The Influence Industry

Groups say time is now for public financing push

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By Dan Eggen
Washington Post Staff Writer
Thursday, July 8, 2010

Two interest groups plan to spend as much as $15 million this year on a nationwide campaign in favor of new public-financing legislation aimed at limiting the influence of wealthy donors and large corporations in congressional races.

Common Cause and Public Campaign are making the push on behalf of the Fair Elections Now Act, which would allow lawmakers to qualify for public matching funds by raising money exclusively from small donors. On Thursday, the two groups plan to unveil details about the campaign, which will include TV ads targeting wavering lawmakers and grass-roots efforts in 24 states.

Former congressman Bob Edgar (D-Pa.), now the chief executive of Common Cause, said public disgust over lobbying and campaign donations from Wall Street financiers, oil barons and other wealthy players provides a clear opportunity for reform.

"This is really a critical moment," Edgar said in an interview. "The general public is well aware of the fact that money influences every aspect of politics, and they want something done about it. . . . If we miss this moment, it may be a while before we get back to it."

The Fair Elections Now Act, sponsored in the House by Rep. John B. Larson (D-Conn.) and Rep. Walter B. Jones (R-N.C.) and in the Senate by Richard J. Durbin (D-Ill.), would establish a voluntary system in which candidates would agree to accept only donations of $100 or less from contributors in their districts or states. After meeting a minimum amount of qualified contributions, they would get $400 in matching funds for every $100 raised.

The two bills differ slightly in their funding mechanisms: The House bill would generate funds through a fee on auctions of unused portions of the broadcast spectrum, and the Senate bill would rely on a fee paid by large federal contractors based on how much government business they have.

Supporters say they hope to get a House floor vote on the legislation this summer, with timing less certain in the Senate. Edgar and others say their chances are improved by separate legislation now under consideration in the Senate aimed at countering a Supreme Court decision allowing unlimited spending by corporations, unions and nonprofit groups on political ads.

"The public wants to see as much reform as Congress is willing to do," said David Donnelly, who is managing the groups' campaign. "The stronger the reform, the more public support you'll get."

Donnelly points to polling and messaging research done by McKinnon Media and Westen Strategies, which found overwhelming support for pro-reform messages. They included a call to replace "corporate-funded elections with fair elections" and to "put elections back in the hands of ordinary Americans."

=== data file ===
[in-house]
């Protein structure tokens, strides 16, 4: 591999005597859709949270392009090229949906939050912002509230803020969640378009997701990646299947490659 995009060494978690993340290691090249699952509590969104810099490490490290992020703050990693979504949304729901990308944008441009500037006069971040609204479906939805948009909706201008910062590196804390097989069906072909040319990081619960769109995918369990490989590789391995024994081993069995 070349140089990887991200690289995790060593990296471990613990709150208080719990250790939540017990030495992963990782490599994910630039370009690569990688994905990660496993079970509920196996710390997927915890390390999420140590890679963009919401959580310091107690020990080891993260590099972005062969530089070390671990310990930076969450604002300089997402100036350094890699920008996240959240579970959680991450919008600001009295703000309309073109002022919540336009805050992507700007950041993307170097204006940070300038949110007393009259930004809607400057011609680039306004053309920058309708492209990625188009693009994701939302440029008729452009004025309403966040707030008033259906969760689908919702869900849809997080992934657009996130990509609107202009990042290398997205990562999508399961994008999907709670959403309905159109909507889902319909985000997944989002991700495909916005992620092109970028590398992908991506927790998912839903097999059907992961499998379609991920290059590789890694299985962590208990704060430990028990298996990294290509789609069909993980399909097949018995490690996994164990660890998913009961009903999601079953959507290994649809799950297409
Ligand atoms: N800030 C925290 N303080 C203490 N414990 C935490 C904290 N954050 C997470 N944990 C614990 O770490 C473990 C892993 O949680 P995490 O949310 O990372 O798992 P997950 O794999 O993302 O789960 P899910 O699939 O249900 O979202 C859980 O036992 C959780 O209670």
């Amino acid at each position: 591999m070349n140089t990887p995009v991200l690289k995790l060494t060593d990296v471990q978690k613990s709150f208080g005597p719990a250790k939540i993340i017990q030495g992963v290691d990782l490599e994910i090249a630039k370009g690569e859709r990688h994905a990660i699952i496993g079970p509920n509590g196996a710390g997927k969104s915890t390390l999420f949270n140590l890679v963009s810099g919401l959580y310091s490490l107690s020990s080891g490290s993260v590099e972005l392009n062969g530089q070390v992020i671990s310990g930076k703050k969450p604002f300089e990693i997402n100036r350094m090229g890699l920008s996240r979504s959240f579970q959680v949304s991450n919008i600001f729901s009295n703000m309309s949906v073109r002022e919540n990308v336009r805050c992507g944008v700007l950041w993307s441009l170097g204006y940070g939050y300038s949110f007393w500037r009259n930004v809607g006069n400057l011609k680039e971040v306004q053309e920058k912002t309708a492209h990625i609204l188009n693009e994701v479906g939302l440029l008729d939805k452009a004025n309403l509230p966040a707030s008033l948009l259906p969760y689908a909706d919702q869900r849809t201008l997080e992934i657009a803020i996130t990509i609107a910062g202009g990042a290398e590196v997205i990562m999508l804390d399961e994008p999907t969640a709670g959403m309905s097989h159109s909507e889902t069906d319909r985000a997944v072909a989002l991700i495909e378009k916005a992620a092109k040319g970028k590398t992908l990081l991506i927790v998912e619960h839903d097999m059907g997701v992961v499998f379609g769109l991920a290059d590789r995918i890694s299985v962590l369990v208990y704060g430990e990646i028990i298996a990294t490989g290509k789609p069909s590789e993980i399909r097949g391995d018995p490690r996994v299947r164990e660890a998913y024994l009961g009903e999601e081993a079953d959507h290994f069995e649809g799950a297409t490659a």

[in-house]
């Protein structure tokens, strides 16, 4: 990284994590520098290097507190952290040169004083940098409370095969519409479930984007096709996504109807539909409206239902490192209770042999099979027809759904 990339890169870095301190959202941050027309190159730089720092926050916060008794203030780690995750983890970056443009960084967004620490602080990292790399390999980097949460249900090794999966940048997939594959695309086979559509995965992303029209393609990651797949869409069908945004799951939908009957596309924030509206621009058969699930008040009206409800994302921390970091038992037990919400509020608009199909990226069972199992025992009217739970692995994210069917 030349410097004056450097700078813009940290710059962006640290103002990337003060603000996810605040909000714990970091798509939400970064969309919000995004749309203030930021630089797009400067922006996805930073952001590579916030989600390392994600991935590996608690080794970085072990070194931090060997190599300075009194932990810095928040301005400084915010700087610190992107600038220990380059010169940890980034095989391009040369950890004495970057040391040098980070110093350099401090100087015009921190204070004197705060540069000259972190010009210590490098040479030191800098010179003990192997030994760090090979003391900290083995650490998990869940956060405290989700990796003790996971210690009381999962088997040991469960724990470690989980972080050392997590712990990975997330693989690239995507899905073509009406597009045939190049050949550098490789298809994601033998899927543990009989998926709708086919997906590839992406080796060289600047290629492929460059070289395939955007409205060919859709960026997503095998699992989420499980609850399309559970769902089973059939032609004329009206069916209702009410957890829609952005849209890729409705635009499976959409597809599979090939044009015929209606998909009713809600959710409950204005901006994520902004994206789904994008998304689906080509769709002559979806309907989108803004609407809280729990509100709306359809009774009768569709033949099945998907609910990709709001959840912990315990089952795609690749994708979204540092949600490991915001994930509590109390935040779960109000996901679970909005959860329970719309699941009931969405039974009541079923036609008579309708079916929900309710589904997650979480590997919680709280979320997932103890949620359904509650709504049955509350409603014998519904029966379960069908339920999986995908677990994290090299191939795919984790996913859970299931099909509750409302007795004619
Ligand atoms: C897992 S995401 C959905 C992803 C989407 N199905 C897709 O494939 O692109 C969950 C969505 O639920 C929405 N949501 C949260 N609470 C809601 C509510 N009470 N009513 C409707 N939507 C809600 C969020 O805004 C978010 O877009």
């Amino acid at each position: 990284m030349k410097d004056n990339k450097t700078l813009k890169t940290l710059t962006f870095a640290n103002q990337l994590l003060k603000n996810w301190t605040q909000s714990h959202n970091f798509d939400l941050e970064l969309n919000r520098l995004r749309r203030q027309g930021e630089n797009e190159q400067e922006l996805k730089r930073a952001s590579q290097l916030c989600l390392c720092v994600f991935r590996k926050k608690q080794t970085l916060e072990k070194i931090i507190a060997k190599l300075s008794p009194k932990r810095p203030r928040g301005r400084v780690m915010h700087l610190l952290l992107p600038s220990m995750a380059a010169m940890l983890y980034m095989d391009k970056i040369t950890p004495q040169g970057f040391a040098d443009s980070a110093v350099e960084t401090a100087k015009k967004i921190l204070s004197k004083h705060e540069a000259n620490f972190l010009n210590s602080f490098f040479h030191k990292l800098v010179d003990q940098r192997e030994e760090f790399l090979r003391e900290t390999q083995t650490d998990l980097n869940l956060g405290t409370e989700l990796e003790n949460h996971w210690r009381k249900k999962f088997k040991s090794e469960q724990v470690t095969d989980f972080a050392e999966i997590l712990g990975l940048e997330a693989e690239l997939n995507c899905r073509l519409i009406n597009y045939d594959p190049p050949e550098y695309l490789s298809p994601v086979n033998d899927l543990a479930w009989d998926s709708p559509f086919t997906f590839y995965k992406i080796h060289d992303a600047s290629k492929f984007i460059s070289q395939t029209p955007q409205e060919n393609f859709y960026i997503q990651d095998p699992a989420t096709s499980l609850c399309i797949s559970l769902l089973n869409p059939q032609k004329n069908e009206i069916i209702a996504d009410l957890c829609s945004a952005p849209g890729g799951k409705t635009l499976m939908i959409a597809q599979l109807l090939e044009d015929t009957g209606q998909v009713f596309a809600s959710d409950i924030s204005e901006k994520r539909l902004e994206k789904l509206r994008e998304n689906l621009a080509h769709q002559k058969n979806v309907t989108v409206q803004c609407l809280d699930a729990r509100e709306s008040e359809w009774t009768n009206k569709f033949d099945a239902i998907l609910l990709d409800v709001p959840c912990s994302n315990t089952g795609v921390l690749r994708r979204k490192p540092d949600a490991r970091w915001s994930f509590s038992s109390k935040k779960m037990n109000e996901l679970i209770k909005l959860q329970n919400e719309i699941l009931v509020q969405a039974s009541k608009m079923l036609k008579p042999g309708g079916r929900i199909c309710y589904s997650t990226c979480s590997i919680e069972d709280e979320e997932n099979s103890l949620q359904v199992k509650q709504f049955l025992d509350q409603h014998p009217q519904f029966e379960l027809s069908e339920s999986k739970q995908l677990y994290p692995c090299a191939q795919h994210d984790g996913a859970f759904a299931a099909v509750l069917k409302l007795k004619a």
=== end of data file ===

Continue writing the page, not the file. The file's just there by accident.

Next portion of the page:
The pro-reform groups say that they have 157 co-sponsors in the House -- including three Republicans -- but that they have several dozen more close to endorsing it. The groups' national campaign will kick off this week with ads targeting eight wavering lawmakers in Washington state, Colorado and Florida. (By the way, Donnelly claims it is the first political spot produced on an Apple iPad.)

Critics say the legislation has little chance of passing this year, in part because a similar law governing local races in Arizona is under scrutiny by the Supreme Court. Supporters of the Fair Elections Now legislation say their proposal does not include the same kind of provision under attack in Arizona.

But Jeff Patch, communications director for the Center for Competitive Politics, which opposes many campaign-finance restrictions, said the proposal has other serious flaws, including a reliance on public money. Patch points to the current public-financing system for presidential elections, which most experts agree is faltering. He also highlighted a recent report from the Government Accountability Office that said it was not clear whether public-financing programs in Arizona and Maine had much benefit.

"We think a system where people support people they believe in rather than using taxpayer funds is the way to go," he said.

J Street eyes $1 million

Just in time for this week's Washington visit by Israeli Prime Minister Binyamin Netanyahu, the J Street activist group announced that its political action committee has raised more money so far in this cycle than it did during the 2008 election.

J Street, which formed as a liberal counterpoint to more conservative Jewish political groups, says it has distributed more than $650,000 to 61 candidate this year and is on pace to surpass $1 million by November.

JStreetPAC was ranked as the largest pro-Israel PAC in 2008, according to contribution records. Washington's most powerful pro-Israel lobbying group, the American Israel Public Affairs Committee (AIPAC), does not have a PAC, despite its acronym.

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